In 2015 when three women graduated from U.S. Army Ranger School, it was the beginning of the process. Not the end.

In the last five years, 146 women have attempted the course. They have tried 213 times — some of them have done it more than once. 54 have graduated. One earned the tab this week.

Those numbers are being kept by a West Point women’s group. They have been monitoring the course since the first women arrived at Fort Benning.

Women first graduated from West point in 1980. Sue Fulton was in that class. She has spent her post-Army career fighting for equality, inclusion and diversity. Ranger School was a key piece of that fight.

“It was the ultimate credential,” Fulton said. “The fact that women graduated Ranger School was proof women belonged in the Army.”

Army Ranger School is difficult. It is designed that way to teach combat leadership. And it’s been hard since it started in 1952.

Columbus judge Tasca Hagler has come to know many of the 54 women who have earned tabs. She has opened her Historic District home to some of them over the last five years. She has seen a common thread.

Over the years, she has seen what motivated them.

“They didn’t want a watered-down tab,” Hagler said. “They didn’t want someone to give them a tab. They simply wanted the opportunity to show they could do it. They could earn the tab just like the men who were earning the tab.”

When the women started the course in 2015, a group of U.S. Military Academy female alums took particular interest in the women and the process. Journalist Gayle Tzemach Lemmon has covered the Army’s gender integration.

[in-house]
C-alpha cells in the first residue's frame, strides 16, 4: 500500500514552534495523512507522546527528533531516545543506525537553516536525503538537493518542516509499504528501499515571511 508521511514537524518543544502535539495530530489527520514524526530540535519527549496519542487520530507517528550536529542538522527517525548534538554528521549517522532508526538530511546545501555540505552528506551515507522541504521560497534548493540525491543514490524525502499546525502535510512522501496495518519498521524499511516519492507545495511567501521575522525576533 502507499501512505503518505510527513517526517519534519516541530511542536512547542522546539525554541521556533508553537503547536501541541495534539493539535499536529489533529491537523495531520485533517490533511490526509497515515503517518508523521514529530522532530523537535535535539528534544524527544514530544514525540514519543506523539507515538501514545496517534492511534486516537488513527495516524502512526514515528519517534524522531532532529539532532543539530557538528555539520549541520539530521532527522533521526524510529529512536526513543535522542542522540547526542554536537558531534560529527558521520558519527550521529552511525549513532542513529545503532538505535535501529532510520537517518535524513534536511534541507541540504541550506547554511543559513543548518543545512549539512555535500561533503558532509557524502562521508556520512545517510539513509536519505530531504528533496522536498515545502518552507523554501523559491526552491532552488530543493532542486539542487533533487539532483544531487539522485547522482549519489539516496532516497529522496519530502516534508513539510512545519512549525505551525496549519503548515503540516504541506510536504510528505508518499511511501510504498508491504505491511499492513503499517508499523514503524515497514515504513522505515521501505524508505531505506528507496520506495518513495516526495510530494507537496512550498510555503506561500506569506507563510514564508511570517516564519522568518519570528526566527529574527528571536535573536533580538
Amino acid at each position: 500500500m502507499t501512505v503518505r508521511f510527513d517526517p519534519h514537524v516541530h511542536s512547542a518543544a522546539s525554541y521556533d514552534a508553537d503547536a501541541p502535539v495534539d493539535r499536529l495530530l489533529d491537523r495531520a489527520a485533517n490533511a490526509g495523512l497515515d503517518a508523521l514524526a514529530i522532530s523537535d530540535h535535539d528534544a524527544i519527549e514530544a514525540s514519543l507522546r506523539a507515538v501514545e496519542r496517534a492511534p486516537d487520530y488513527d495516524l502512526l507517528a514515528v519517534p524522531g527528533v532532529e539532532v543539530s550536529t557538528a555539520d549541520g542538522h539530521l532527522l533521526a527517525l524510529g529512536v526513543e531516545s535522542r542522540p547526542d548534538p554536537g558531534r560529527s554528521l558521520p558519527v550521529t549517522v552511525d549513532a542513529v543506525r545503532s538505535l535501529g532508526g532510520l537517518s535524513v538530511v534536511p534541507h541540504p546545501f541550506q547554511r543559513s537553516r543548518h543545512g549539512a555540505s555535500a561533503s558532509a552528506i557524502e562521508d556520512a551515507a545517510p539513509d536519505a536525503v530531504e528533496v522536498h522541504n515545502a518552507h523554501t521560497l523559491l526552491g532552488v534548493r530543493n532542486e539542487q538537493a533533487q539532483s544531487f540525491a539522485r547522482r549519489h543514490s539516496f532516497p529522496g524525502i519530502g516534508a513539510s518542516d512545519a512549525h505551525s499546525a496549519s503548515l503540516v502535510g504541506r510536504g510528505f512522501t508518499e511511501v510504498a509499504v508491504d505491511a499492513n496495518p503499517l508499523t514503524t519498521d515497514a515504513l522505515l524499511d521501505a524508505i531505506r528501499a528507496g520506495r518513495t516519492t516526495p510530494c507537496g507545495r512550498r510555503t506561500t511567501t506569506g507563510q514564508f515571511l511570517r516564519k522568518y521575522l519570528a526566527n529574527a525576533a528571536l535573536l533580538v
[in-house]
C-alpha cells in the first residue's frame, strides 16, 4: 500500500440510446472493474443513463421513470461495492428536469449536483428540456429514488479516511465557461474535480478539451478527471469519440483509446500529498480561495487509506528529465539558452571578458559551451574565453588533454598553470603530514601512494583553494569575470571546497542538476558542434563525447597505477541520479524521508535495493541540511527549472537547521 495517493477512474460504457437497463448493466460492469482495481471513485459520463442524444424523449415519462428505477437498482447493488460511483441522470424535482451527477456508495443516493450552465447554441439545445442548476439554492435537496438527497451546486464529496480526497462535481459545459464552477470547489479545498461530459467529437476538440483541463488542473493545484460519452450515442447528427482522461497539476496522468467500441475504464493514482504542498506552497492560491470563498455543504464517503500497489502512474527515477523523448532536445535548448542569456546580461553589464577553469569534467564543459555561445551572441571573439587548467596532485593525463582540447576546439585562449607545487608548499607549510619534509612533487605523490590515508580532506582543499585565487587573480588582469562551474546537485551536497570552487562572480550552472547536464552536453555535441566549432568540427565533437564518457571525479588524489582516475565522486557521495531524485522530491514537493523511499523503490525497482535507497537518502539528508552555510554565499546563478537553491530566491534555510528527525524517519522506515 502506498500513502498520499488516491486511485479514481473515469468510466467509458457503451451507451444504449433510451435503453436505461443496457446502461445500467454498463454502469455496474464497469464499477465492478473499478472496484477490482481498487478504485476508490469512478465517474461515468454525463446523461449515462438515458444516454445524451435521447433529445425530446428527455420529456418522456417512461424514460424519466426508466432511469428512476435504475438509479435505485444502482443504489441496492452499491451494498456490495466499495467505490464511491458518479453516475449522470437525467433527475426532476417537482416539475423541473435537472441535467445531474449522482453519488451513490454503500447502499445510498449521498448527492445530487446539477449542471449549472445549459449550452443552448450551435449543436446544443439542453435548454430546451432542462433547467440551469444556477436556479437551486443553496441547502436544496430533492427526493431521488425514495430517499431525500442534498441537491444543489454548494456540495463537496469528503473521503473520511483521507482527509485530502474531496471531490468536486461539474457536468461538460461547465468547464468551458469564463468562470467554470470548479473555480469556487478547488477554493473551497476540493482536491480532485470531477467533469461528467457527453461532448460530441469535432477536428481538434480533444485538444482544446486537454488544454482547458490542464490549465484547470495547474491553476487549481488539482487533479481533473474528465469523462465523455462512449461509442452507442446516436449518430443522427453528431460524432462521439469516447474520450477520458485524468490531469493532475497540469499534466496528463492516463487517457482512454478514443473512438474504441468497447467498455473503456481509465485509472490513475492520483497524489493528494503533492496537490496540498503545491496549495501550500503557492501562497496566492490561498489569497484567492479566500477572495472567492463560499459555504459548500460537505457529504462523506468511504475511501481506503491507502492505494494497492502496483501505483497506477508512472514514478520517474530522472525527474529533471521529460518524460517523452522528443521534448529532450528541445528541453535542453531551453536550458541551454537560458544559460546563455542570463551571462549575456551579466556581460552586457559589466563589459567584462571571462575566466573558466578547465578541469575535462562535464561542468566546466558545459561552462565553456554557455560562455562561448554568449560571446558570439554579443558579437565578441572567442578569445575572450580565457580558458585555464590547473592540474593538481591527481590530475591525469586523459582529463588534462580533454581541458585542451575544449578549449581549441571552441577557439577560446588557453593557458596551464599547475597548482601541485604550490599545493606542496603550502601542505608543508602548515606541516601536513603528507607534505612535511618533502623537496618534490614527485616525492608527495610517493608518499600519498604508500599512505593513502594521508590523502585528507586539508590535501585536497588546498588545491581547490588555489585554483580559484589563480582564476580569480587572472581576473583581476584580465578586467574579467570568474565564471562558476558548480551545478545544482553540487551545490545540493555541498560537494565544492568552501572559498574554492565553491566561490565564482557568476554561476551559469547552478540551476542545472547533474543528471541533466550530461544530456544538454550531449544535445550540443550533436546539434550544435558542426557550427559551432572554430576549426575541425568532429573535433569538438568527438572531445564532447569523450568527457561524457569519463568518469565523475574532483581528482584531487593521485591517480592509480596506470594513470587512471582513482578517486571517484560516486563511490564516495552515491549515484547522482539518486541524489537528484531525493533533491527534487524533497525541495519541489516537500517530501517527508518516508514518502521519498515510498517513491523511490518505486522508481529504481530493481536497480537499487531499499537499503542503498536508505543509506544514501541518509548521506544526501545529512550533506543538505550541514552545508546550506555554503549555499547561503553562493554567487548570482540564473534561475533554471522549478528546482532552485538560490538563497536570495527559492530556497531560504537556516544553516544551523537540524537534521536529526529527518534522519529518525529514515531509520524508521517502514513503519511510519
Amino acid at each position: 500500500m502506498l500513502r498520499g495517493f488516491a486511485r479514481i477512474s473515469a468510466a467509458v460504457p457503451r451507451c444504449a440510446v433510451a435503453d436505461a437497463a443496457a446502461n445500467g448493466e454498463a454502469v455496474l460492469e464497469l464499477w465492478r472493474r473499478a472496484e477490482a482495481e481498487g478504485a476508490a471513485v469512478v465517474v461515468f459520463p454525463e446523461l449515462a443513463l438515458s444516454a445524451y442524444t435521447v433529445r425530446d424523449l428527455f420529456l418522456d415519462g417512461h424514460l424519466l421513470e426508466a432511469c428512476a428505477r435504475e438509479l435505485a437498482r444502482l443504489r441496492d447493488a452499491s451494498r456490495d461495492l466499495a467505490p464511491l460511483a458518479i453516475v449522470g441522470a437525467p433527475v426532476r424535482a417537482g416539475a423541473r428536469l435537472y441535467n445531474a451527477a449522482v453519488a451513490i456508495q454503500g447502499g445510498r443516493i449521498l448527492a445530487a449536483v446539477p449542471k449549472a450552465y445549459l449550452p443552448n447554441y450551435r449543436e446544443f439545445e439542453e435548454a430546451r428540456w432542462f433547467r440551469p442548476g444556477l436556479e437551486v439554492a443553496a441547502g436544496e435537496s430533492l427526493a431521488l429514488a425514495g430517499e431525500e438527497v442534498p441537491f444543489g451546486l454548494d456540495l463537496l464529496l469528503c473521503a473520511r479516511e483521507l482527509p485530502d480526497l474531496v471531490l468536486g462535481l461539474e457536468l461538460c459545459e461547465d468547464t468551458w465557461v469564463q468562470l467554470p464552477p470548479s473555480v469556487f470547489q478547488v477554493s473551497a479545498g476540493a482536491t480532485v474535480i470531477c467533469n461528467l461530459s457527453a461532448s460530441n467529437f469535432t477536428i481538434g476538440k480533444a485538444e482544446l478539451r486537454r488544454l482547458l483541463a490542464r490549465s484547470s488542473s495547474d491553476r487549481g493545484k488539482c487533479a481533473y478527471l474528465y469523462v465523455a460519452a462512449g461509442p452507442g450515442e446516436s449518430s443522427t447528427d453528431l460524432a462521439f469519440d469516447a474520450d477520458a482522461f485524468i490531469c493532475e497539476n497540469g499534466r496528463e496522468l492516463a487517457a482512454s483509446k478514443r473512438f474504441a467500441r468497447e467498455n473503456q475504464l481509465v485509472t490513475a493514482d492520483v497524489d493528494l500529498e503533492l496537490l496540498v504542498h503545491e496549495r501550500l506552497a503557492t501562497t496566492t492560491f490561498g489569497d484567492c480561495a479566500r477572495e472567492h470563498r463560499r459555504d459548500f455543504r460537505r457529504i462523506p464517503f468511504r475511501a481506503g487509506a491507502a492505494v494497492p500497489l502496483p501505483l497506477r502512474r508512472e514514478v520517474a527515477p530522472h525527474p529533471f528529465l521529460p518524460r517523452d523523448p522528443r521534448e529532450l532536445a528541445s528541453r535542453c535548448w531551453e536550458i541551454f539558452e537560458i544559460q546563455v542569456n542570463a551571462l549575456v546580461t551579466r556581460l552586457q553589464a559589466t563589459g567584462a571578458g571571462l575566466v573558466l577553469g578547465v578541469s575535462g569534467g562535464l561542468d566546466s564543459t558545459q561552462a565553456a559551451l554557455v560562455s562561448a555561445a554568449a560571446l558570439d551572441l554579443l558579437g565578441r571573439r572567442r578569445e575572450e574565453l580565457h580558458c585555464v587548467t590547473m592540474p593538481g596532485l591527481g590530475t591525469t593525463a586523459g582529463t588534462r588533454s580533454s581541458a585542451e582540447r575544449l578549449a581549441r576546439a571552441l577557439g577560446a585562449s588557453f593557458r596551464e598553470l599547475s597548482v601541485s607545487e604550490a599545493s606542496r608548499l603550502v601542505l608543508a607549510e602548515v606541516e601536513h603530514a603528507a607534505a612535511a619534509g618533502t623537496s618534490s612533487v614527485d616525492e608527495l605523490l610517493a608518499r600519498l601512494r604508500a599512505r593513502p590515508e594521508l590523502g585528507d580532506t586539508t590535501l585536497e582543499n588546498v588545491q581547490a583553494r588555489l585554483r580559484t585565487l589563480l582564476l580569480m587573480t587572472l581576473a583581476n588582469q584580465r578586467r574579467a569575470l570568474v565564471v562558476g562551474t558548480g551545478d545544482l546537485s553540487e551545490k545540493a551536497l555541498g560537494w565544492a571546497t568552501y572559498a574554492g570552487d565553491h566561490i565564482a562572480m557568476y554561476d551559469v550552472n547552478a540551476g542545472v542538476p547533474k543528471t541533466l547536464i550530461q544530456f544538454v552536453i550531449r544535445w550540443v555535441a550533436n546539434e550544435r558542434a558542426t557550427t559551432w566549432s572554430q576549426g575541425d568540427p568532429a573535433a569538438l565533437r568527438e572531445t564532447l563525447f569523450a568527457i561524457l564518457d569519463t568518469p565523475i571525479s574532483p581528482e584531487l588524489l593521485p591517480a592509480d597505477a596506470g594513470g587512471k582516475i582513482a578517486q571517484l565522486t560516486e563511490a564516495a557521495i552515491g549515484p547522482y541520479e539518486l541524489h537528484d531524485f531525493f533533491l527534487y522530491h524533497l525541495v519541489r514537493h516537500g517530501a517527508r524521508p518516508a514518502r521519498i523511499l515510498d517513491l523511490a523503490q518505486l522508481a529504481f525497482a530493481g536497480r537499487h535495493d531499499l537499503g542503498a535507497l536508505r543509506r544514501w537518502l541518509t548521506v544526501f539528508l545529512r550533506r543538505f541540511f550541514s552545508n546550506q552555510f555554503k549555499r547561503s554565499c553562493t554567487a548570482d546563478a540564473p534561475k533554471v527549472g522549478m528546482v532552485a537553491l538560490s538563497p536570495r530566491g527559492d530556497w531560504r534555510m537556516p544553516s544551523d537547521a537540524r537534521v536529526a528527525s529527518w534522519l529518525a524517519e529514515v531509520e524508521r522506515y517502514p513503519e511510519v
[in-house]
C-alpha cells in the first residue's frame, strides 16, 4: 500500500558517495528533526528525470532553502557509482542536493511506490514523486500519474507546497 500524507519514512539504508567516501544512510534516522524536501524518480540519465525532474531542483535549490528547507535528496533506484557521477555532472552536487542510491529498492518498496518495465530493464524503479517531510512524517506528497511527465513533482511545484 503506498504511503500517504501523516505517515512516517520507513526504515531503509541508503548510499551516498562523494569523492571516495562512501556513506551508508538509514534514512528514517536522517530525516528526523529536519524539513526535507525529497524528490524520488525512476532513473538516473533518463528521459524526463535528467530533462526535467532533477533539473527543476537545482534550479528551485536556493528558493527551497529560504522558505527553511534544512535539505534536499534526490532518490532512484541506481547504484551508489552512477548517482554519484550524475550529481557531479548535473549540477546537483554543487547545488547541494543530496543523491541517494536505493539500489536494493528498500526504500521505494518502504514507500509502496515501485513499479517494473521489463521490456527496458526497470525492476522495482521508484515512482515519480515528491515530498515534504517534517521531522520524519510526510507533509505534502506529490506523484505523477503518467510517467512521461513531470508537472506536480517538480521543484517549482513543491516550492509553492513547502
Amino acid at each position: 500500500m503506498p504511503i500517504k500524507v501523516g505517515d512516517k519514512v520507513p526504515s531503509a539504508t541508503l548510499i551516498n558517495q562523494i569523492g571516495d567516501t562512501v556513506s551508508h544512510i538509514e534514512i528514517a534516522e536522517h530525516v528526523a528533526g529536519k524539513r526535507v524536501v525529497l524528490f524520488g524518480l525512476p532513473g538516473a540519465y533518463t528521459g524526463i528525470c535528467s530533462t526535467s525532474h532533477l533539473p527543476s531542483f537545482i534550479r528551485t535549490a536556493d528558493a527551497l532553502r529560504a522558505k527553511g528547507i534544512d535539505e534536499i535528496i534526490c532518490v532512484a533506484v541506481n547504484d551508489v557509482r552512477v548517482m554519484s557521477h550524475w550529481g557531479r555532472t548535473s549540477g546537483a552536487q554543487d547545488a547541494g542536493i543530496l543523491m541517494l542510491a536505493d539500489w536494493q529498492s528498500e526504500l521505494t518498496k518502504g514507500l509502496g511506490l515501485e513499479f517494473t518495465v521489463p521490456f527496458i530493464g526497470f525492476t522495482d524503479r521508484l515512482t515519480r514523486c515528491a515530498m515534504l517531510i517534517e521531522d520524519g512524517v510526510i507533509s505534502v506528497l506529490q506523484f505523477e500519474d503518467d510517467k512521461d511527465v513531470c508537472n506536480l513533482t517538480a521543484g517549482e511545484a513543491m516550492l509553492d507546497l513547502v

She wrote “Ashley’s War,” the story of Ashley White, a National Guard solider killed in Afghanistan while attached to the Rangers.

“The West Point women to me were one of the most fascinating parts of this story,” Lemmon said. “They were everything for these young women. … To me it was about the continuity of history, They had broken ground at West Point. These young women stood on their shoulders.”

Less than half the men who enter the course pass. For women since 2015, it’s about 1 in 4. In the time that the 54 women have gradated, there have been more than 7,000 Ranger School students earn tabs.

The first year, three women graduated. None the next year. In the last three years — since Armor and Infantry have been opened to women — females are graduating in larger numbers as this graphic shows.

Fulton says the numbers of women now passing tell an important story.

“That says to a lot of people don’t let anything convince you you shouldn’t try,” Fulton said. “It is not impossible until you decide it’s impossible.”

Note: Series video editor Karien Graf